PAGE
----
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Preview

Conan the Cimmerian #0

Creators: Timothy Truman
Read About Comics.com, July 2008
When Dark Horse launched their Conan comic in 2003, the line kicked off with Conan #0, an introductory story that gave readers a taste of what Kurt Busiek and Cary Nord had in mind for their stories about the world’s most famous barbarian. Now, 50 issues later, the book has shifted to Timothy Truman and Tomás Giorello, and to draw attention to the book’s slight shift in direction, it’s being retitled Conan the Cimmerian. So what better way to celebrate than another bargain-priced #0 issue, right?

After traveling through the “civilized” lands, Conan is returning home to Cimmeria, land of darkness and deep night. Unfortunately, his homecoming is short lived as he almost immediately encounters the Vanir. And as much as Conan can’t stand the Vanir, what he really can’t stand is finding the Vanir in Cimmeria…

nspired from the poem “Cimmeria” by Robert E. Howard, Truman’s story is nominally about Conan fighting a band of Vanir warriors. What it really said to me, though, was Conan’s love for his homeland. Truman uses this ode to Cimmeria well, with Conan yearning for the clouds and winds of his land, as well as the adventure to come. It’s a simple story, but the evocative nature in which it’s told is a great re-introduction to Conan. Unlike the younger, brasher Conan in the previous series, Conan the Cimmerian is a slightly older and wiser man. He’s definitely grown wiser from his time away from home, and it will be entertaining to see what his homecoming is like.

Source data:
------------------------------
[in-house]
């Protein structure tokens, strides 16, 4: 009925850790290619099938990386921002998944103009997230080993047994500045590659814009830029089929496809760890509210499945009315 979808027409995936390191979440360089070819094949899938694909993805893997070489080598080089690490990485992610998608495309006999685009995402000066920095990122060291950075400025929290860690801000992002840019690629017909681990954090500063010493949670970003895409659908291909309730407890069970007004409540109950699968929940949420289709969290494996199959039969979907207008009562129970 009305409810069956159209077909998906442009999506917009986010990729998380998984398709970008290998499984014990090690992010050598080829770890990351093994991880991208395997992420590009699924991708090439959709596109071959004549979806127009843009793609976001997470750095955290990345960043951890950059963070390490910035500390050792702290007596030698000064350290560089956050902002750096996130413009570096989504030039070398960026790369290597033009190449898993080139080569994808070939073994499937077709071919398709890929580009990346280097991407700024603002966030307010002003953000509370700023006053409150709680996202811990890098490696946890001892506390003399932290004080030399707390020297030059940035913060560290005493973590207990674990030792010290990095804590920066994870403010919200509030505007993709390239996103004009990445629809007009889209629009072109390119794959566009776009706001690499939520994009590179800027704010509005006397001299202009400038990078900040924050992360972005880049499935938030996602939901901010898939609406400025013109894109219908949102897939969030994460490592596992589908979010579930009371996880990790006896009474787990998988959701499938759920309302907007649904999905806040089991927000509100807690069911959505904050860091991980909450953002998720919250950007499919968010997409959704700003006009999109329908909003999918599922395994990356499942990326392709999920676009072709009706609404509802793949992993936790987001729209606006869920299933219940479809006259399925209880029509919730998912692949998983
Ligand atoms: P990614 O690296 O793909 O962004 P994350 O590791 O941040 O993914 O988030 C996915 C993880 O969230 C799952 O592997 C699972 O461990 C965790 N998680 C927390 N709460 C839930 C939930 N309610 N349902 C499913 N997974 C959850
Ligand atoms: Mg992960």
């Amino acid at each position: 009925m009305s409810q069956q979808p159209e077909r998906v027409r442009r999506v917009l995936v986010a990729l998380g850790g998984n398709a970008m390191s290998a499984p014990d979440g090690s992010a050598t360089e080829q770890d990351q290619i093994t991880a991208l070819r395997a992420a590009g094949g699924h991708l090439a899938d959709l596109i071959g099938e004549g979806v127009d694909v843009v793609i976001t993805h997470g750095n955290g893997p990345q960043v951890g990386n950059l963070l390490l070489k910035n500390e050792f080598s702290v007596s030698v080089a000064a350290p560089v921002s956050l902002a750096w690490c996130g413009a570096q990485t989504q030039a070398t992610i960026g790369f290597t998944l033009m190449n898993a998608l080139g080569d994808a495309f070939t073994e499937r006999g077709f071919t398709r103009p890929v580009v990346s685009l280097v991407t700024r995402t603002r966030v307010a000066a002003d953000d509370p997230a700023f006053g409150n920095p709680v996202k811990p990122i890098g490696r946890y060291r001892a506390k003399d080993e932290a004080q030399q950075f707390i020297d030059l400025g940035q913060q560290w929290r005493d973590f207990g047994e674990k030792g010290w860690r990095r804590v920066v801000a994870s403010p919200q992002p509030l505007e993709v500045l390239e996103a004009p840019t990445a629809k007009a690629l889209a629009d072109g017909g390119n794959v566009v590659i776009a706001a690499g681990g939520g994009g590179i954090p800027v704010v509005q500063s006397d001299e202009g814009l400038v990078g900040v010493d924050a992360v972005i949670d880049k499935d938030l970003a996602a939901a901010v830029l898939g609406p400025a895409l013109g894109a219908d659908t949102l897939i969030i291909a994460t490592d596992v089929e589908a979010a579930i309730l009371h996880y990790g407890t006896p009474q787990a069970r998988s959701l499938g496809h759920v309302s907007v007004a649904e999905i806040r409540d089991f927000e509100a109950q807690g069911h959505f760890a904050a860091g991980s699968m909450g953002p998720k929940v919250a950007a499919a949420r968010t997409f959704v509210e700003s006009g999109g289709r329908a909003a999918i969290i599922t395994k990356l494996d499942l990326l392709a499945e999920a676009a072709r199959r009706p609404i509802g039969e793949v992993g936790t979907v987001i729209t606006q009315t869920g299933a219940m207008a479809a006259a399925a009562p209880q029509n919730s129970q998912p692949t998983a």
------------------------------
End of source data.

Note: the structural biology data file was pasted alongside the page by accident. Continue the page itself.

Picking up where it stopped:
Giorello’s art is definitely in the same style as Nord’s, collaborating here with José Villarrubia’s colors to provide a lush, painted look to the landscape of Cimmeria. In the fights, Giorello isn’t afraid to show the blood flow fast and furiously; you’ll never forget that these are battles to the death and that Conan is, after all, a barbarian. In those scenes Conan comes across as slightly rough-hewn and blocky, but it works for the scenes. With Villarrubia’s colors, the end result is art that looks like someone’s slapped paint to a canvas, like the pulp novels of earlier years from which Conan was first born.

I really like when Giorello paints montages, though; his parade of faces and locations flows well, one item into the next, with what are no doubt hints of things to come in the years ahead. It’s easy for this sort of creation to look slightly muddled or messy, but that’s not the case here. Instead, you’re able to stop and look at the fantastic, as imagined by Giorello and Truman.

Conan the Cimmerian #0 is a short story, but it’s entertaining, and bargain-priced. Hopefully this might help draw readers back to the Conan comics, which have been under the radar for a while now. Truman’s been creating some vastly entertaining stories, and with any luck people will discover just what they’ve missed. Go on, check it out.
-- Greg McElhatton

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